School of Public Health

Jessica Yager

Valganciclovir for the Suppression of Epstein-Barr Virus Replication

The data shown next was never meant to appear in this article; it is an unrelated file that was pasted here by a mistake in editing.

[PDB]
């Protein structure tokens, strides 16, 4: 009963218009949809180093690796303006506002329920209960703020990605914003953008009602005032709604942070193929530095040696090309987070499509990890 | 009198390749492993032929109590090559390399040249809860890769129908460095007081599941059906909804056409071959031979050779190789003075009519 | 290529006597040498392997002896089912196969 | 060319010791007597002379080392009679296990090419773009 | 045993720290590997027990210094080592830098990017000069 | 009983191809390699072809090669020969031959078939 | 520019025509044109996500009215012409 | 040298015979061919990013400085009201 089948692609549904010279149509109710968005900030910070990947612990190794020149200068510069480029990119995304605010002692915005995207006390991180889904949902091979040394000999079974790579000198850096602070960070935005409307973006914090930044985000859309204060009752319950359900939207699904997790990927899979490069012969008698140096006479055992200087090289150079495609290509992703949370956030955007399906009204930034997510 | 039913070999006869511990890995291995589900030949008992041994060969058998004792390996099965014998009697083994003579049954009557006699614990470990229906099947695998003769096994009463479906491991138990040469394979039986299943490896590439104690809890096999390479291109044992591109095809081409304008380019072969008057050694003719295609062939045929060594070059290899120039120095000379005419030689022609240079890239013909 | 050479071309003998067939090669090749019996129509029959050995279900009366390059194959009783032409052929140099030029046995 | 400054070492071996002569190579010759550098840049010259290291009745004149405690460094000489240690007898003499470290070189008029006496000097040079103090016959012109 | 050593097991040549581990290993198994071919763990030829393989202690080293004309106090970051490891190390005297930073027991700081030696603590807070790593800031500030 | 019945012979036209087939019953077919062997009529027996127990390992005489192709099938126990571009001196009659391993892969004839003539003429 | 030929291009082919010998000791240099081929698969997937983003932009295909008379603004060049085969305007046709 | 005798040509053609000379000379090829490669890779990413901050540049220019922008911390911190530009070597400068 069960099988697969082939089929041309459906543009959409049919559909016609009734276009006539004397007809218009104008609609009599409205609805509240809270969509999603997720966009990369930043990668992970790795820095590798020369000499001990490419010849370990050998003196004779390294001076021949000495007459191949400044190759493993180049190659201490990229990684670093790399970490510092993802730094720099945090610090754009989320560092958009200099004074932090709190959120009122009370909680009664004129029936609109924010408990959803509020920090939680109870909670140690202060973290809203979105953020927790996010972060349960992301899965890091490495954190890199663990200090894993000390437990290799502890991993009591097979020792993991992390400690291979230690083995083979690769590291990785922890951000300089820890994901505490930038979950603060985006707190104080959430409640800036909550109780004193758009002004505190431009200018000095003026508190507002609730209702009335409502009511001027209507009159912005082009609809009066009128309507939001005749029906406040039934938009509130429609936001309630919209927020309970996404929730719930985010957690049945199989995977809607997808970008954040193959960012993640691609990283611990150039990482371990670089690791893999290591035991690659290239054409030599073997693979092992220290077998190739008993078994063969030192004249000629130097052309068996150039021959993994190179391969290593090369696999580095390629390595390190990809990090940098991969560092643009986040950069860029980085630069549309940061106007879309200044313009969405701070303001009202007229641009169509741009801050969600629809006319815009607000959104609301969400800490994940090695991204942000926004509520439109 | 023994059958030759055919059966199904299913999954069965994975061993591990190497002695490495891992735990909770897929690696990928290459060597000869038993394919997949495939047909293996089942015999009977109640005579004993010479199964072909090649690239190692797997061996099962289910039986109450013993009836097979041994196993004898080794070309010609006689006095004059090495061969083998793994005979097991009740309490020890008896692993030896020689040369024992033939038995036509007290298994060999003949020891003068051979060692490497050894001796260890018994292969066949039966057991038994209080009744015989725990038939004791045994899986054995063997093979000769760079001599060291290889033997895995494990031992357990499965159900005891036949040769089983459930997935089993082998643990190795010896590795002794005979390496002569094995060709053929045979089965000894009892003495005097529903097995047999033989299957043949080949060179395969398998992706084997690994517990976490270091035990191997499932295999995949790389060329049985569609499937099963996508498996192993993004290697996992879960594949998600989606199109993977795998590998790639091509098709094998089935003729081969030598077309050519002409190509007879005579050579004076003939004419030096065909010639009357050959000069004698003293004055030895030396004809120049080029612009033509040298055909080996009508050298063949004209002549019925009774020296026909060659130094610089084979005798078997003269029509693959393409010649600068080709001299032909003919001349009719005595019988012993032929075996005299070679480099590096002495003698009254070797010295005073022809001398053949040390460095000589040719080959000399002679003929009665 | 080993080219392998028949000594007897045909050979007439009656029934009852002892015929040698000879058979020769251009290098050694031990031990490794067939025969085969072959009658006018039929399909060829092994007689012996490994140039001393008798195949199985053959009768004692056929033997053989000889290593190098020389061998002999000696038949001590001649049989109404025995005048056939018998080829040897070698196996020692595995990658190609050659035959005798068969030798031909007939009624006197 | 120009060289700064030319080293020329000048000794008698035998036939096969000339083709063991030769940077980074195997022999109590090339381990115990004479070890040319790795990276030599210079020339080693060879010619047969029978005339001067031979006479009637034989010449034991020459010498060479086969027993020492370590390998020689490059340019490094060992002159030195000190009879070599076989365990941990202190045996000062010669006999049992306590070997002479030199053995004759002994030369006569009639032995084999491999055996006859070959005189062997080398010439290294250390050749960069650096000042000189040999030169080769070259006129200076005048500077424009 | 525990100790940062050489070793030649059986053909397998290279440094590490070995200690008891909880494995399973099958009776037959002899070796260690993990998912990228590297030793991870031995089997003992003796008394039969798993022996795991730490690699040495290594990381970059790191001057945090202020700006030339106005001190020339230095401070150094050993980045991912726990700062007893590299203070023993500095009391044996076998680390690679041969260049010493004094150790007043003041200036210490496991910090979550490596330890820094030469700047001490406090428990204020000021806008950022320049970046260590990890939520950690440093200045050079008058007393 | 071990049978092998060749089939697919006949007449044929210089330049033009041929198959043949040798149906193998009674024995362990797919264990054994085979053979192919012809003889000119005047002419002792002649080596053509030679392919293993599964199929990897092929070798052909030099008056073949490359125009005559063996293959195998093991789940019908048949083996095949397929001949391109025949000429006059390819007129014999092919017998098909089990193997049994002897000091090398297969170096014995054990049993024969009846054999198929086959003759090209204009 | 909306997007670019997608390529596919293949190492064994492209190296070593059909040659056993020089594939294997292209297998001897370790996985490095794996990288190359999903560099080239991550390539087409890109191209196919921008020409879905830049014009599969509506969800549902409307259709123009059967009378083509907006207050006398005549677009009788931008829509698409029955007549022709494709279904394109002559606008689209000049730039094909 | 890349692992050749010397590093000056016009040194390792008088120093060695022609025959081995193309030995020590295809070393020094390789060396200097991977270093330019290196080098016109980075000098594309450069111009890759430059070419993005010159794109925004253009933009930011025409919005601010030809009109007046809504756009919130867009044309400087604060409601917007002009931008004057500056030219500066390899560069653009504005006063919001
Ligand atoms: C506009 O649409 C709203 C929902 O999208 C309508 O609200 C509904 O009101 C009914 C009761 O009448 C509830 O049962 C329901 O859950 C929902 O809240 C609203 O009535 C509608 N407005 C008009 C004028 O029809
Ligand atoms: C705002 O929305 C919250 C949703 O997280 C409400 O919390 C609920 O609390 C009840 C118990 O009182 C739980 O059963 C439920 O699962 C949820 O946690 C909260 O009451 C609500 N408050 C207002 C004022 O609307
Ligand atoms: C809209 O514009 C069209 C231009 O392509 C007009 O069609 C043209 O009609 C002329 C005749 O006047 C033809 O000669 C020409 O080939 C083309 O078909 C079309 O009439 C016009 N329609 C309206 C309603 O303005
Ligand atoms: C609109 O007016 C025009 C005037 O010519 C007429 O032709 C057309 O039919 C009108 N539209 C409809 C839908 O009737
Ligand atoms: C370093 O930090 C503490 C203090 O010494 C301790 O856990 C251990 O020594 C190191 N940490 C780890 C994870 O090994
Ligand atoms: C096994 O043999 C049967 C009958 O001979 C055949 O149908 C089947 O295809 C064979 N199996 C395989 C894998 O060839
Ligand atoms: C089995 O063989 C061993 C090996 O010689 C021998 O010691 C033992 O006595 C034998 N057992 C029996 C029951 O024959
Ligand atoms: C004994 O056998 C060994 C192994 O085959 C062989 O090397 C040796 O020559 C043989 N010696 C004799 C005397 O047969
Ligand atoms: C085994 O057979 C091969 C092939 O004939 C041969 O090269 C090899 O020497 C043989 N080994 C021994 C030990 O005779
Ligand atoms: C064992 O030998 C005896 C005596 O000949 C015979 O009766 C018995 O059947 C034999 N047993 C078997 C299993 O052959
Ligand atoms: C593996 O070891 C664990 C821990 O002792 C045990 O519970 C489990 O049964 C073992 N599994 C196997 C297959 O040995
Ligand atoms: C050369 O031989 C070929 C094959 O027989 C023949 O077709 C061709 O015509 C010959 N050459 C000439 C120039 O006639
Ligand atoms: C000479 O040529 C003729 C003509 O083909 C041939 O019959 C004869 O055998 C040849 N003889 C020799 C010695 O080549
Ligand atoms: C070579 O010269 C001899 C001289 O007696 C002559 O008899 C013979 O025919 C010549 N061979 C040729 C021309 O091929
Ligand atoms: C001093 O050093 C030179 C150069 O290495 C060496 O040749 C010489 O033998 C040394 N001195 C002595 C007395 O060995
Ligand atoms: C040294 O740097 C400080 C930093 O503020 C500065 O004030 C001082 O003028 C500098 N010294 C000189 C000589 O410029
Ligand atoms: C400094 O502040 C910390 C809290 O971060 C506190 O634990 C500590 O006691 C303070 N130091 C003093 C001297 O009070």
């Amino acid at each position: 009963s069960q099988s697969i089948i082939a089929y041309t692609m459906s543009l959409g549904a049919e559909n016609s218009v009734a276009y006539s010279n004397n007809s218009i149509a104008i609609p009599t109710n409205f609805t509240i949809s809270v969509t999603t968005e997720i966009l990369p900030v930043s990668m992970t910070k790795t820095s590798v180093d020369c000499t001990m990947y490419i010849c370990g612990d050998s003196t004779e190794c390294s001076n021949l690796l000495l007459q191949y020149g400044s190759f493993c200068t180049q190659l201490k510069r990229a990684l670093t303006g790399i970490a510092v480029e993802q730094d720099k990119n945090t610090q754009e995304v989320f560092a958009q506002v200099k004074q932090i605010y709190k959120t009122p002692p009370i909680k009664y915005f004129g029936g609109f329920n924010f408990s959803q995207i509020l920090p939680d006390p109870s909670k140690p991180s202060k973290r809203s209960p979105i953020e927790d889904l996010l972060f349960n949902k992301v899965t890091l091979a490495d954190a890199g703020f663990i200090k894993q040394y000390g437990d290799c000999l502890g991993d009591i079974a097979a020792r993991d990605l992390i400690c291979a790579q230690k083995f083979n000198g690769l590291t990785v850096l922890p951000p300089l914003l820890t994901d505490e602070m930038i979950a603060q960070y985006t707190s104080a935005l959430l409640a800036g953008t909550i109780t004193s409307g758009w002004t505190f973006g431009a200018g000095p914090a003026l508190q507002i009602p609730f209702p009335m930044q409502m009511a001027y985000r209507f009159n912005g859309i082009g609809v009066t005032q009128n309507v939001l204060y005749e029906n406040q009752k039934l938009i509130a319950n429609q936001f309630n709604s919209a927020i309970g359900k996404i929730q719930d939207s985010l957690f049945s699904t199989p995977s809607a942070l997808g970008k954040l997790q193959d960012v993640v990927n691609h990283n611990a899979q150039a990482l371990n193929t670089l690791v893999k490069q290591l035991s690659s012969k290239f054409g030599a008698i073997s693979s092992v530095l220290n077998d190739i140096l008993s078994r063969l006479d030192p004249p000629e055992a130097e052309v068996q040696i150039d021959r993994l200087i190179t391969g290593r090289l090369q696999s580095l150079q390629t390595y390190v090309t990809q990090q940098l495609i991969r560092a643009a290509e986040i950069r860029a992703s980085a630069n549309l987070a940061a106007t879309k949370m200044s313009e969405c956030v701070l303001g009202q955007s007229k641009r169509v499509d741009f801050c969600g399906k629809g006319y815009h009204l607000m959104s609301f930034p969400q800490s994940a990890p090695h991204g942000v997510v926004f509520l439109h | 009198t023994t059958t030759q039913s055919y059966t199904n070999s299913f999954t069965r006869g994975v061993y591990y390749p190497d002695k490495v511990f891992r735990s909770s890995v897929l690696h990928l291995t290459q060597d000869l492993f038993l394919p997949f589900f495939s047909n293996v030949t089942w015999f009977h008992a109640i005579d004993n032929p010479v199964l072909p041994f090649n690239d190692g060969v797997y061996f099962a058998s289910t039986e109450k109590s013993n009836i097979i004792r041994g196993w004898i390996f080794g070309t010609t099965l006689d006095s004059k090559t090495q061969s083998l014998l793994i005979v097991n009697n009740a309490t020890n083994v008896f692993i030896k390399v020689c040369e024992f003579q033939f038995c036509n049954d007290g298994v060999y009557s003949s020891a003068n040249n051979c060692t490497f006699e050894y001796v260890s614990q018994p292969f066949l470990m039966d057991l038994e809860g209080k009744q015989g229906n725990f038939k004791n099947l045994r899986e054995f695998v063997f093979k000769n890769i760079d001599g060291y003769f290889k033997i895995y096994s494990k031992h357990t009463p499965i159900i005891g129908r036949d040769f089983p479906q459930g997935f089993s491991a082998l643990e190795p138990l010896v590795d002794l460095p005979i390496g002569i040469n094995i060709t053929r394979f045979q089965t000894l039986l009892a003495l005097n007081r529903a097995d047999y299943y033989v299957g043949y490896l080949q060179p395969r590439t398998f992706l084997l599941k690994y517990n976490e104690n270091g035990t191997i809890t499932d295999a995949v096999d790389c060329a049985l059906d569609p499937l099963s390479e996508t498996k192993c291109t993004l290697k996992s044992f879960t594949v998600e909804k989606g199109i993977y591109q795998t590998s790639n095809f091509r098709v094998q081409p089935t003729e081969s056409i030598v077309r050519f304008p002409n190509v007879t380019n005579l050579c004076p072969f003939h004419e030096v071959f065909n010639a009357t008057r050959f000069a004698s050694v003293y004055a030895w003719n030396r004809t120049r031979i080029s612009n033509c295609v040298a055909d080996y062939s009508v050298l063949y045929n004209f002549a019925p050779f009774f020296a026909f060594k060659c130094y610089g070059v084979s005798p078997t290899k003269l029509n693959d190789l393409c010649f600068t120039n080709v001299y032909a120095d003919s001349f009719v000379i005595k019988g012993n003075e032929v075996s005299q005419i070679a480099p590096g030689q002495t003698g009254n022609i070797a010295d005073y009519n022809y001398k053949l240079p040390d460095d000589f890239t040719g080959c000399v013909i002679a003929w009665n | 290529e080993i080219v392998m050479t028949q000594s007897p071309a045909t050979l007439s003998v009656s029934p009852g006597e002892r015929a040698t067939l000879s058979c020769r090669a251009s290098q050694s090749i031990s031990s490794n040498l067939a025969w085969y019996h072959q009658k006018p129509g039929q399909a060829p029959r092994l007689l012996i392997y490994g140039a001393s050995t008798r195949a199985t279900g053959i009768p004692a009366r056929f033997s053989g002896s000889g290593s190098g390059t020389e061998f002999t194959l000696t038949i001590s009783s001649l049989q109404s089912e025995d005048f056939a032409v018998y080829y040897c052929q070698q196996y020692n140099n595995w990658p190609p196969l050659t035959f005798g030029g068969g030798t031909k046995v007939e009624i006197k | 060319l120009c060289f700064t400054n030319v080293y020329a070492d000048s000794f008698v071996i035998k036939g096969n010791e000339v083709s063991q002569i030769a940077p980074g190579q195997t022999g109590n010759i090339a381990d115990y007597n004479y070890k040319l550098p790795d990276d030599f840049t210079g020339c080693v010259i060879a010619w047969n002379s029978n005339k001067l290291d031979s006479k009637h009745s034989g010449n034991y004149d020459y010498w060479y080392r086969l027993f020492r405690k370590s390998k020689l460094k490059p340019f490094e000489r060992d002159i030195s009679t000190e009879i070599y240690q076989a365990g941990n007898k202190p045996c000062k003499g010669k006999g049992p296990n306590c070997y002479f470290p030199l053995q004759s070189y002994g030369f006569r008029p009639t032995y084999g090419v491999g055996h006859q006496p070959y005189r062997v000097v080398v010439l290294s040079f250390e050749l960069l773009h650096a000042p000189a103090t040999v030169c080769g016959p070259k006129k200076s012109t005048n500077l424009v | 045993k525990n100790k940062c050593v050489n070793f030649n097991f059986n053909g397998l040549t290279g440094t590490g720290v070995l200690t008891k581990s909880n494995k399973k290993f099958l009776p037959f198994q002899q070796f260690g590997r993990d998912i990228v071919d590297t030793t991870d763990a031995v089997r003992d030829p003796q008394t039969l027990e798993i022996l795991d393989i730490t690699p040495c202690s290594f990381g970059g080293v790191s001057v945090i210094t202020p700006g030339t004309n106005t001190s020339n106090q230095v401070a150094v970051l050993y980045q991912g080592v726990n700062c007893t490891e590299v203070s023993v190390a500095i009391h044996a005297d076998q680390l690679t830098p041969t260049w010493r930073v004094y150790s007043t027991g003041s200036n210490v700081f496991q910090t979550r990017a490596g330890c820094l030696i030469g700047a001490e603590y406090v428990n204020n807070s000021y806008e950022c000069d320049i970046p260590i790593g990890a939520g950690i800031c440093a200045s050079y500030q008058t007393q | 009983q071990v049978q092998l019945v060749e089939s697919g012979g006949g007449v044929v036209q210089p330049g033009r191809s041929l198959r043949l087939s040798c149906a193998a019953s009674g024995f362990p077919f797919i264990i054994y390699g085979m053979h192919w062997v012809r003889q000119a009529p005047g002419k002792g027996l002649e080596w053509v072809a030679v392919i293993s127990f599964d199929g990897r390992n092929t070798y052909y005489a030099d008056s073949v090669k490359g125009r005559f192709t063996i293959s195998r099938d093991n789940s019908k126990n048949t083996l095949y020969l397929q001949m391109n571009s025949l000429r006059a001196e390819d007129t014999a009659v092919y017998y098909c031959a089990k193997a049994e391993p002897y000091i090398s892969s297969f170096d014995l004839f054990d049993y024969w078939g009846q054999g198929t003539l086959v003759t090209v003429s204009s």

Epstein-Barr virus (EBV), a common herpesvirus, is the main causative agent of infectious mononucleosis. Following primary infection, EBV persists in host cells and can cause B cell transformation, leading to the development of EBV-associated malignancies. The role for antiviral therapy in treating and preventing EBV-associated disease remains unclear. Using oral swabs collected from a randomized, double-blind, placebo-controlled crossover study that our group had previously conducted, we sought to determine the impact of valganciclovir on both the rate and quantity of oral EBV shedding. Twenty-six men were randomly assigned to receive either oral valganciclovir, 900mg daily, or oral placebo once daily for eight weeks. Participants then received no study drug for a two week “washout period,” followed by the alternate treatment (valganciclovir or placebo) for a second eight-week period. Valganciclovir reduced the proportion of days on which EBV was detected by 72% (relative risk 0.28, 95% confidence interval 0.08-0.55; p=0.003), and reduced the quantity of virus detected by 0.77 logs (95% confidence interval 0.62-0.91 logs; p<0.001). These results were consistent regardless of participants’ HIV status and use of antiretroviral therapy. These findings could have significant clinical applications in both the treatment and prevention of EBV-associated disease.